Othello

Othello The play’s protagonist and hero; Christian Moor and general of the armies of Venice- “The Moor of Venice”
Desdemona Daughter of Venetian senator Brabanzio and wife of Othello (the two are secretly married before the play begins)
Iago Othello’s ensign and the villain of the play (vice character), though his motivations for causing Othello’s downfall are never clearly expressed
Emilia Iago’s wife and Desdemona’s attendant; deeply attached to her mistress and distrustful of her husband
Cassio Othello’s lieutenant and a young and inexperienced soldier whose high position is resented by Iago; however after being implicated in a drunken brawl he loses his position.
Roderigo Jealous suitor of Desdemona; convinced if he gives Iago all of his money that Iago will help his chances with Desdemona. Frustrated by Othello and Desdemona’s marriage, he agrees to help Iago kill Cassio
Othello is the first… Jacobean play, written in 1604
Historical meaning of Moor A Muslim from the Iberian Penninsula- this technical definition does not describe Othello
Different portrayals of Othello Othello’s exact race has been debated over for centuries- Romantic writers agreed Othello was an Arab- often portrayed as exotic- he is NOT African-American- many of the famous actors to play Othello were white
“Other” A person not apart of the majority but who is defined by the majority- Othello is not from Venice and is treated as an Other
Facsimile An exact copy, especially of written or printed material
Transcription Written from the source
Source study Looking at the different sources for Shakespeare’s works
Digital humanities An area of scholarly activity at the intersection of computing and the disciplines of the humanities
Optical character recognition (OCR) The identification of printed characters using photoelectric devices and computer software
Montemayor’s Diana One of Shakespeare’s earliest sources for his plays
Miscegenation Interracial marriage/child/sex- this play brings up the fear of miscegenation- because Desdemona is with a black man, their sex is seen as “animalistic”
Color-blind casting Casting irregardless of race
Photonegative casting Reverse all races in roles
Edwin Forrest American Shakespeare actor, beloved by fans; performed Othello in 1826
Ira Aldridge Performed Othello in 1826 and again in 1860; groundbreaking because he was a black actor
20th and 21st century Shakespearean actors – David Tennant- Paul Robison- Ben Kingsley- Sir Patrick Stewart- Catherine Tate- Tom Hiddleston- Leonardo DiCaprio- Kenneth Branaugh
“Turk” in the early modern sense Muslim, heretic
Barbary In Morocco; word used to describe Othello
Black/white archetype White is seen as good; black is bad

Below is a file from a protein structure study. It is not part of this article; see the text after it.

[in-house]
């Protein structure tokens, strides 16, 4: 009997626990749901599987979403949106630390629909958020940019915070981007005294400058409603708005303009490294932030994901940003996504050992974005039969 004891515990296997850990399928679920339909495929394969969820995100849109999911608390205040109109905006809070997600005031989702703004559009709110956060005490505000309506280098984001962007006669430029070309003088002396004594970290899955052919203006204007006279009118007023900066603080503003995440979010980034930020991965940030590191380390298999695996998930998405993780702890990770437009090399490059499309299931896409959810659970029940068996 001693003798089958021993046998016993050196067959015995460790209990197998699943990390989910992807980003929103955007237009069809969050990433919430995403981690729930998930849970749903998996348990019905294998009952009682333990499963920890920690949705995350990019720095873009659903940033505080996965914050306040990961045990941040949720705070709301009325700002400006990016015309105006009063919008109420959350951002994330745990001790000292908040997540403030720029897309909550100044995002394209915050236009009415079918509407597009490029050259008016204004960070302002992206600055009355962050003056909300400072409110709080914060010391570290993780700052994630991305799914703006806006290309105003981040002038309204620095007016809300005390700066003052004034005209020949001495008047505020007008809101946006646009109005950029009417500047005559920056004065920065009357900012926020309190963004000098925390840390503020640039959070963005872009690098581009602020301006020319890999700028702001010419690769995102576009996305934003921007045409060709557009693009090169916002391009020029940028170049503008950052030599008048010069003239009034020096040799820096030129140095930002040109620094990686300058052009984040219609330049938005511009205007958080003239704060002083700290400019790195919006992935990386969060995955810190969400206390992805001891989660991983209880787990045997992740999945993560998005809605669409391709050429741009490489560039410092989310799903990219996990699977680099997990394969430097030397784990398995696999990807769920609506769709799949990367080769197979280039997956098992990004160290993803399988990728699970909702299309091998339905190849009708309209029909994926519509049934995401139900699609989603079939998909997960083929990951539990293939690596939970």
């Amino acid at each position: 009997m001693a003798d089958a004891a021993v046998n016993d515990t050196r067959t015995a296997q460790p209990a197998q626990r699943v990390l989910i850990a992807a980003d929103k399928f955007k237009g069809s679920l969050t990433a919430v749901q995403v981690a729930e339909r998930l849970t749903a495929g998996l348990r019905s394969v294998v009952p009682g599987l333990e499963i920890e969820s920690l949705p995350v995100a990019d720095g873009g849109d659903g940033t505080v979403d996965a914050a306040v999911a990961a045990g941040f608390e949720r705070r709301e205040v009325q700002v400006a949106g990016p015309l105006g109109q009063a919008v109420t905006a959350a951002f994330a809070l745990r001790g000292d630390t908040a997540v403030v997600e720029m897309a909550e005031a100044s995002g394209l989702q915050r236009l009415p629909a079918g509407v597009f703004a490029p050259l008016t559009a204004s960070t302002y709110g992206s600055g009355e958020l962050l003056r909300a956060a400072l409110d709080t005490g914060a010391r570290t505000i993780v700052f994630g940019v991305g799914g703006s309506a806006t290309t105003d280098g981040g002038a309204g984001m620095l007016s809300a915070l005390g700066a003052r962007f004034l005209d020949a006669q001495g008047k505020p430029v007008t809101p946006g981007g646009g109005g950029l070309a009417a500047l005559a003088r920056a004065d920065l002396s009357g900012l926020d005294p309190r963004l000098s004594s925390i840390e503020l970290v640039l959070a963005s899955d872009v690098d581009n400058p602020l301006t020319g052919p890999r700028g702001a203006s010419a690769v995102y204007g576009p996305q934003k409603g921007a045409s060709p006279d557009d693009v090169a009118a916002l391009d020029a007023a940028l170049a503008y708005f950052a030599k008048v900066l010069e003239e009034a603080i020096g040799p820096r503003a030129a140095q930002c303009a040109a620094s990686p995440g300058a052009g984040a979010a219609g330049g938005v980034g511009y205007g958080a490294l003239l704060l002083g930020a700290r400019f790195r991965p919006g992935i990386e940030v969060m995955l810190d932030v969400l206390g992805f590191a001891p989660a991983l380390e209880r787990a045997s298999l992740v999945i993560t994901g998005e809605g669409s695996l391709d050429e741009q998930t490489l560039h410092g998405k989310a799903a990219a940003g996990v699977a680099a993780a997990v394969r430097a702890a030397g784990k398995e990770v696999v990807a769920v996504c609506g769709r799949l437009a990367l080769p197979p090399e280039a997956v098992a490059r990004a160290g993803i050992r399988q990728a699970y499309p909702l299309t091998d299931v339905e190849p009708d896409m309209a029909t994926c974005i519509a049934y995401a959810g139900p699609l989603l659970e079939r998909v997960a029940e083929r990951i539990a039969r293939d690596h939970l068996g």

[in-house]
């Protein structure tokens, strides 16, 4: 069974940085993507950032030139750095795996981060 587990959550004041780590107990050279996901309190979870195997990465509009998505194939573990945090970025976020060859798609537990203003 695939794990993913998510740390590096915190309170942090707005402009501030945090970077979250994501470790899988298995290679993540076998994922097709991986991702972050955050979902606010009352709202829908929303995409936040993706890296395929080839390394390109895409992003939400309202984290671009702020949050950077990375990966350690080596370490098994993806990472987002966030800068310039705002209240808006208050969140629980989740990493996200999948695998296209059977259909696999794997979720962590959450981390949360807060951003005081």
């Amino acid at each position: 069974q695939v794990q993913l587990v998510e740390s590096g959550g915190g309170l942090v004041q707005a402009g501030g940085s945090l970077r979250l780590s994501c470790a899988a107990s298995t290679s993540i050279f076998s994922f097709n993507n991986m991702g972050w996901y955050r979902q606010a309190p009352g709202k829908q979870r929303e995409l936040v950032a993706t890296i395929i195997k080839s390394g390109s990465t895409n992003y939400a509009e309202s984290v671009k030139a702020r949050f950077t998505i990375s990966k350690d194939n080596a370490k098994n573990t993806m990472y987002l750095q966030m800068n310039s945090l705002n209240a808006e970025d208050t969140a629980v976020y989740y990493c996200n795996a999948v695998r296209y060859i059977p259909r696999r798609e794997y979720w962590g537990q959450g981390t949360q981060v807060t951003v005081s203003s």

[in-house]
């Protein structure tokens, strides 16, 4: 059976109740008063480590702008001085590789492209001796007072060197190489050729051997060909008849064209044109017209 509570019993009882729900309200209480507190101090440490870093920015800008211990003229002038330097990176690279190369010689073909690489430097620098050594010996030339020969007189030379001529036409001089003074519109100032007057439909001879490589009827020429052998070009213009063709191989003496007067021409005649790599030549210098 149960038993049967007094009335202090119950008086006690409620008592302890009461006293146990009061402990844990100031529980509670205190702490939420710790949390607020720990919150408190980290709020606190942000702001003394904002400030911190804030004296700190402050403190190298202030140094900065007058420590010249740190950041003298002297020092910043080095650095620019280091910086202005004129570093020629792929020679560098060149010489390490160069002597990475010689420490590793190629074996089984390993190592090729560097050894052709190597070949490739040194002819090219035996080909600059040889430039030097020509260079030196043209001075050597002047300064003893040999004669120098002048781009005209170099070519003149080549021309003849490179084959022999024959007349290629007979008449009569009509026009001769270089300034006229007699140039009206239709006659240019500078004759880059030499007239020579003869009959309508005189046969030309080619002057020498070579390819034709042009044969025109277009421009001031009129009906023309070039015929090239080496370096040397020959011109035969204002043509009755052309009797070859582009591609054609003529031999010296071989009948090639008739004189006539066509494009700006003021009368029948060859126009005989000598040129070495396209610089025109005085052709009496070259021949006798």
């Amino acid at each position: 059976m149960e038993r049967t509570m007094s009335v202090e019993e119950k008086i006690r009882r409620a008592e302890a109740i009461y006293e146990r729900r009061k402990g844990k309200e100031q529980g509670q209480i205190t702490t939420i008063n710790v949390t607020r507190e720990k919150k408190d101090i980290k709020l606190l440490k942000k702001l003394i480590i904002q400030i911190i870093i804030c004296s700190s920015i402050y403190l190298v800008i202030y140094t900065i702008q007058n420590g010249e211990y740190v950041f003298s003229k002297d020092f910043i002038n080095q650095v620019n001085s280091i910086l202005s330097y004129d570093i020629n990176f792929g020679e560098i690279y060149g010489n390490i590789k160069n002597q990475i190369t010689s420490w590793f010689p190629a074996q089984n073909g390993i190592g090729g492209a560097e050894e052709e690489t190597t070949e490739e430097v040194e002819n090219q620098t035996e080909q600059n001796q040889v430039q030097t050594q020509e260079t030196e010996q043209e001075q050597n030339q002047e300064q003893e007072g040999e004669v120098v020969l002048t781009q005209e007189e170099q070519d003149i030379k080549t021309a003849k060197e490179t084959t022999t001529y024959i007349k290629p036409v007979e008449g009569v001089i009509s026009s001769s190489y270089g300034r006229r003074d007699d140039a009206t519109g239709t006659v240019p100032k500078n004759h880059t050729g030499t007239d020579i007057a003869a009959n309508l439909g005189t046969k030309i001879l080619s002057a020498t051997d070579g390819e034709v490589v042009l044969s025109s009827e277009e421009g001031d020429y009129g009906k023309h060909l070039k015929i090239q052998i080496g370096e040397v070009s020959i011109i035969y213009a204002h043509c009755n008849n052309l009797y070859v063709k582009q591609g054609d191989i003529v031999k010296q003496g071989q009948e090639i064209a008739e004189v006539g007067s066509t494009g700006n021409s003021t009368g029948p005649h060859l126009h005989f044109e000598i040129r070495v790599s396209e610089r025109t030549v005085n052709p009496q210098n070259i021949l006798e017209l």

What might be an explanation for Iago’s hatred for Othello? Everyone has an Italian name except Iago which is Spanish; might be an “Other”
Physiognomy A person’s facial features or expression, especially when regarded as indicative of a character or ethnic origin
In media res A narrative work opens in the midst of action; at the start of the play, Roderigo and Iago are outside Brabatio’s house at night planning to wake him up with the news that his daughter has been taken from him by Othello
Ocular proof Must be seen to be believed – Othello only trusts ocular proof
Willing suspension of disbelief A willingness to suspend one’s critical faculties and believe the unbelievable; sacrifice of realism and logic for the sake of enjoyment
What actions does Iago take to wreak havoc on Othello? – Gets Cassio drunk- plays to each character’s weakness, especially Othello’s jealousy- handkerchief symbolizes Othello and Desdemona’s relationship, which is part of Othello’s weakness- plants seeds of doubt; convinces Desdemona to ask Othello for Cassio’s forgiveness
Soliloquey Extended speech when character is alone/thinks they are alone- Iago tries to manipulate audience as much as he tries to manipulate other characters
Intentional fallacy Basing an assessment of a work on the author’s intention rather than on one’s response to the actual work
Reader response A school of literary theory that focuses on the reader audience and their experience of a literary work, in contrast to other schools and theories that focus attention primarily on the author or the content and form of the work
Monologue Extended speech from one character to another
Diacope Repetition of two words close together
Antanaclasis A phrase or word is repeatedly used however the meaning of a word changes in each case
Iconoclasm The destruction of Catholic “icons”

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